.NET Framework. .NET Framework (pronounced dot net) is a software framework developed by Microsoft that runs primarily on Microsoft Windows.
It includes a large library and provides language interoperability (each language can use code written in other languages) across several programming languages. Programs written for .NET Framework execute in a software environment (as contrasted to hardware environment), known as the Common Language Runtime (CLR), an application virtual machine that provides services such as security, memory management, and exception handling. The class library and the CLR together constitute .NET Framework. .NET Framework's Framework Class Library provides user interface, data access, database connectivity, cryptography, web application development, numeric algorithms, and network communications.
Object REXX. Object REXX supports multiple inheritance via the use of mixin classes. References External links Perl. Though Perl is not officially an acronym, there are various backronyms in use, such as: Practical Extraction and Reporting Language. Perl was originally developed by Larry Wall in 1987 as a general-purpose Unix scripting language to make report processing easier. Since then, it has undergone many changes and revisions. The latest major stable revision of Perl 5 is 5.18, released in May 2013.
Perl 6, which began as a redesign of Perl 5 in 2000, eventually evolved into a separate language. Both languages continue to be developed independently by different development teams and liberally borrow ideas from one another. PHP. Server-side scripting language PHP: Hypertext Preprocessor (or simply PHP) is a server-side scripting language designed for Web development. It was originally created by Rasmus Lerdorf in 1994; the PHP reference implementation is now produced by The PHP Group. PHP originally stood for Personal Home Page, but it now stands for the recursive initialism PHP: Hypertext Preprocessor. The standard PHP interpreter, powered by the Zend Engine, is free software released under the PHP License. PowerBuilder. PowerBuilder is an integrated development environment owned by Sybase, a division of SAP.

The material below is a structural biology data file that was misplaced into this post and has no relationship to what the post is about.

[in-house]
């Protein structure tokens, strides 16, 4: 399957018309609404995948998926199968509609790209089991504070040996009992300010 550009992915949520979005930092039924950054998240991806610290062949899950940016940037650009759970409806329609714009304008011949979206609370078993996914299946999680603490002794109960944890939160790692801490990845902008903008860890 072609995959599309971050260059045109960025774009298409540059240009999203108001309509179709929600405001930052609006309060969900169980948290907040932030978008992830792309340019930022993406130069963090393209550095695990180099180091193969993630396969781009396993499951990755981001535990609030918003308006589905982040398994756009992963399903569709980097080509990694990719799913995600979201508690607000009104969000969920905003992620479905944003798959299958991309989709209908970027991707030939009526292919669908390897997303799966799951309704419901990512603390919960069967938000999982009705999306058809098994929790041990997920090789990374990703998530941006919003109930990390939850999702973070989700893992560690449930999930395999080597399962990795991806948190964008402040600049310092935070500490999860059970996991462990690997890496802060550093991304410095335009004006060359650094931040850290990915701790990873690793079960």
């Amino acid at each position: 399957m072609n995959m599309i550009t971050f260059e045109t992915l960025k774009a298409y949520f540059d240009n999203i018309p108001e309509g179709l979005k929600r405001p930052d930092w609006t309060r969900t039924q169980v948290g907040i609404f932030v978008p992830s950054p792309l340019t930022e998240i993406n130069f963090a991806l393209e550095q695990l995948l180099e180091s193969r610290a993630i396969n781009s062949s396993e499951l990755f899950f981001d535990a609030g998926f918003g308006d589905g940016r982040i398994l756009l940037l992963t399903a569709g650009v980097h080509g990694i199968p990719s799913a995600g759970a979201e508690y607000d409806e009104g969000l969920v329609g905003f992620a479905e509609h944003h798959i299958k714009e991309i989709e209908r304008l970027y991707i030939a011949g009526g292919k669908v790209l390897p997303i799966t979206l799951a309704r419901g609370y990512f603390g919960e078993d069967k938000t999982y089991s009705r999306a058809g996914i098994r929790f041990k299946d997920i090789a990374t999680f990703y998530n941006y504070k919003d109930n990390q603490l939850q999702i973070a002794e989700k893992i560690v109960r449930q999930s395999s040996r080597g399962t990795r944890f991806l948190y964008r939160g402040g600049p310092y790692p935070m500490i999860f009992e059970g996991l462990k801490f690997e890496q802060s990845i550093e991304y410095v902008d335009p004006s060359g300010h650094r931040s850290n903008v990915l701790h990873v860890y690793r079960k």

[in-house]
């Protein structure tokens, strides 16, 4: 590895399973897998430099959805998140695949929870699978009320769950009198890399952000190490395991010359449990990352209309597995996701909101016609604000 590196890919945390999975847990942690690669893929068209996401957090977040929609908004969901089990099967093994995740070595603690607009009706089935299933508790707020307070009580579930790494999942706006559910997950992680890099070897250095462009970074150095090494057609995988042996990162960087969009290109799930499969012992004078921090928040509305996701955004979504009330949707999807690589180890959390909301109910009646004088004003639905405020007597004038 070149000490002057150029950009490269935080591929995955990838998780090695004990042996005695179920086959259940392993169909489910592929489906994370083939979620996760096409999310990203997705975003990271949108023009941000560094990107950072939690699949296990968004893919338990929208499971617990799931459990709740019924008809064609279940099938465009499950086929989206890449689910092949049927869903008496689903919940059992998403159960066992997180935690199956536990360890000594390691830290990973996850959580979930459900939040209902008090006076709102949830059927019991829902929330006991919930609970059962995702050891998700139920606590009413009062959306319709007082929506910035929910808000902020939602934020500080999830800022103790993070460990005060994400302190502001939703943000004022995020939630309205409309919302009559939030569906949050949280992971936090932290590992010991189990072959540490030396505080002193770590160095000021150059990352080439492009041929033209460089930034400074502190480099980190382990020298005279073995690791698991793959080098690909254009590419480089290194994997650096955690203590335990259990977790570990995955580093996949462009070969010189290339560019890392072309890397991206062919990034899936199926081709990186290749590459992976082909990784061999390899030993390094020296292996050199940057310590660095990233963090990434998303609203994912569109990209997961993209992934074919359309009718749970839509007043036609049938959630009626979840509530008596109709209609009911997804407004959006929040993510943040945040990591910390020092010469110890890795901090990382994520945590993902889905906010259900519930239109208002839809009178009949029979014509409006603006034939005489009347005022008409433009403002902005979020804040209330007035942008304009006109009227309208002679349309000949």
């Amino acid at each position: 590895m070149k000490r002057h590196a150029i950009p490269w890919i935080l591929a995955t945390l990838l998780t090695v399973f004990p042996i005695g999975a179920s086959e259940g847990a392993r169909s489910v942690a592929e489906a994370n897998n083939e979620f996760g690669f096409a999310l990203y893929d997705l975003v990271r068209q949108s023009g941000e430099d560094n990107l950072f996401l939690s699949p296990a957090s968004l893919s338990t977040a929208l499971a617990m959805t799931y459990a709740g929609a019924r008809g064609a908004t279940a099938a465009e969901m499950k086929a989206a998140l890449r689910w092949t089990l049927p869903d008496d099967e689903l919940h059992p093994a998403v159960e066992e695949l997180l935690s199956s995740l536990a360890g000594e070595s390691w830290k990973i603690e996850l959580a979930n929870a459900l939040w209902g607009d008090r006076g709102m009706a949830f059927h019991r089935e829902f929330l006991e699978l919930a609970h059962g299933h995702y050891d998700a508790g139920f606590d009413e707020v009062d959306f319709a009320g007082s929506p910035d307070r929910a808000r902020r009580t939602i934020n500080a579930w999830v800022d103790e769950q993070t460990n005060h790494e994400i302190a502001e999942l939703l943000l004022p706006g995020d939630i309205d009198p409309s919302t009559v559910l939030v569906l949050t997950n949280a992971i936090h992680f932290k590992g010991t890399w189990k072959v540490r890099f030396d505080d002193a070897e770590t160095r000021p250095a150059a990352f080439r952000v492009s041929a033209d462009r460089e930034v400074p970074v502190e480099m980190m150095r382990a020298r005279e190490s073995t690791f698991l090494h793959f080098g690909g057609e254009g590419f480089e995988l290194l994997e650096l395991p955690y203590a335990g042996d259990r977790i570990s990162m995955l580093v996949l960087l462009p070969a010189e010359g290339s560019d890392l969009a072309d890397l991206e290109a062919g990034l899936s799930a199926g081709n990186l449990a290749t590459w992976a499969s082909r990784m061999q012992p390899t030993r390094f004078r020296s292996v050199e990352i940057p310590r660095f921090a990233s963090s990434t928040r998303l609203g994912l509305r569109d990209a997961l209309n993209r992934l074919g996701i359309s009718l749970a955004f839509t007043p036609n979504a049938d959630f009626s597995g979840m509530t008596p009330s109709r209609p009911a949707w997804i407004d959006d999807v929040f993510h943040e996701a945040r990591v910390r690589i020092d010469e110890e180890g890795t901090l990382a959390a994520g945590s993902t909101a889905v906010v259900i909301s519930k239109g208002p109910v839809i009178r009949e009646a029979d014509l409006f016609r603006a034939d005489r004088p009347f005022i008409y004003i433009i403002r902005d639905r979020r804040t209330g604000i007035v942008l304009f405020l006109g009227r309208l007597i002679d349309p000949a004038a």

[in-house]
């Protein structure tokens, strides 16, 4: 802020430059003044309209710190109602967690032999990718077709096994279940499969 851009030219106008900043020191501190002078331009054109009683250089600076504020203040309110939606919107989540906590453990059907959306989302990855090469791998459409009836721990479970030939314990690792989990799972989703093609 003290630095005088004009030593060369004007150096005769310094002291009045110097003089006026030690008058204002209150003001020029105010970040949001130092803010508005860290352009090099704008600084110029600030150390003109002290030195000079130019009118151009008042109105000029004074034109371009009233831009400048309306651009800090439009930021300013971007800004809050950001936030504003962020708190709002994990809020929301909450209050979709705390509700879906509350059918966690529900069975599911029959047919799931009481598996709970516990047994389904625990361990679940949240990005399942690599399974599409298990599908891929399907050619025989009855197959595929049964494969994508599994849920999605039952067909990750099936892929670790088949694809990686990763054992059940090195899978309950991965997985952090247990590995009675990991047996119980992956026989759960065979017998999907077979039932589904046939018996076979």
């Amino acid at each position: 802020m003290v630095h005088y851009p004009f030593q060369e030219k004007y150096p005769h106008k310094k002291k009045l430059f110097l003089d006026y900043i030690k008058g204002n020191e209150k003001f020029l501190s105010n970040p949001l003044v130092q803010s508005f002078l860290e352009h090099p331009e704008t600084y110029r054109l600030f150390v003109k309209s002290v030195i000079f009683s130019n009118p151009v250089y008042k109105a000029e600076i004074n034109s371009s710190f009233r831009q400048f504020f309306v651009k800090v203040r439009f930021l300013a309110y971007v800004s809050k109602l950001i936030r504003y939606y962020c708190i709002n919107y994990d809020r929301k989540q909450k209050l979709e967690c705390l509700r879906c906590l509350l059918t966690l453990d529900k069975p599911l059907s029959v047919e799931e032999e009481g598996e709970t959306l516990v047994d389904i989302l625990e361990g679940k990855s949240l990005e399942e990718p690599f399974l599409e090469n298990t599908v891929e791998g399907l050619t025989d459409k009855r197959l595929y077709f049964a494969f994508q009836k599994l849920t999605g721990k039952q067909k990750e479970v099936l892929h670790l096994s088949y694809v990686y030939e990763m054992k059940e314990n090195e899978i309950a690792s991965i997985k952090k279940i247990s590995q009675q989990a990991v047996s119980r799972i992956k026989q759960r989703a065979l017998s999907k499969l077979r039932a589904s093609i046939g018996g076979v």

It has been in use since 1991, peaking around 1998 with around 100,000 users. In May of 2015 SAP announced that Appeon would take over future development and marketing of PowerBuilder while Intellectual Property would remain with SAP. While Powerbuilder's market share has diminished, many applications created with it are still in use. In 2010, Sybase released a major upgrade to PowerBuilder with support for the Microsoft .NET Framework. Originally announced as PowerBuilder 15, PowerBuilder 12.6 was released in August 2014. Features include OData support, dockable windows, and 64-bit native applications in PowerBuilder Classic.
Python (programming language) General-purpose, high-level programming language. Ruby (programming language) Following the release of Ruby 0.95 in 1995, several stable versions of Ruby were released in the following years: Ruby 2.0 added several new features, including: Tcl. Tcl (originally from Tool Command Language, but conventionally spelled "Tcl" rather than "TCL"; pronounced as "tickle" or "tee-see-ell") is a scripting language created by John Ousterhout. Originally "born out of frustration", according to the author, with programmers devising their own languages intended to be embedded into applications, Tcl gained acceptance on its own.
It is commonly used for rapid prototyping, scripted applications, GUIs and testing. Tcl is used on embedded systems platforms, both in its full form and in several other small-footprint versions. VBScript. Visual Basic. This article is about the Visual Basic language shipping with Microsoft Visual Studio 6.0 or earlier. For the Visual Basic language shipping with Microsoft Visual Studio .NET or later, see Visual Basic .NET. Visual Basic for Applications. Visual DataFlex. Winbatch.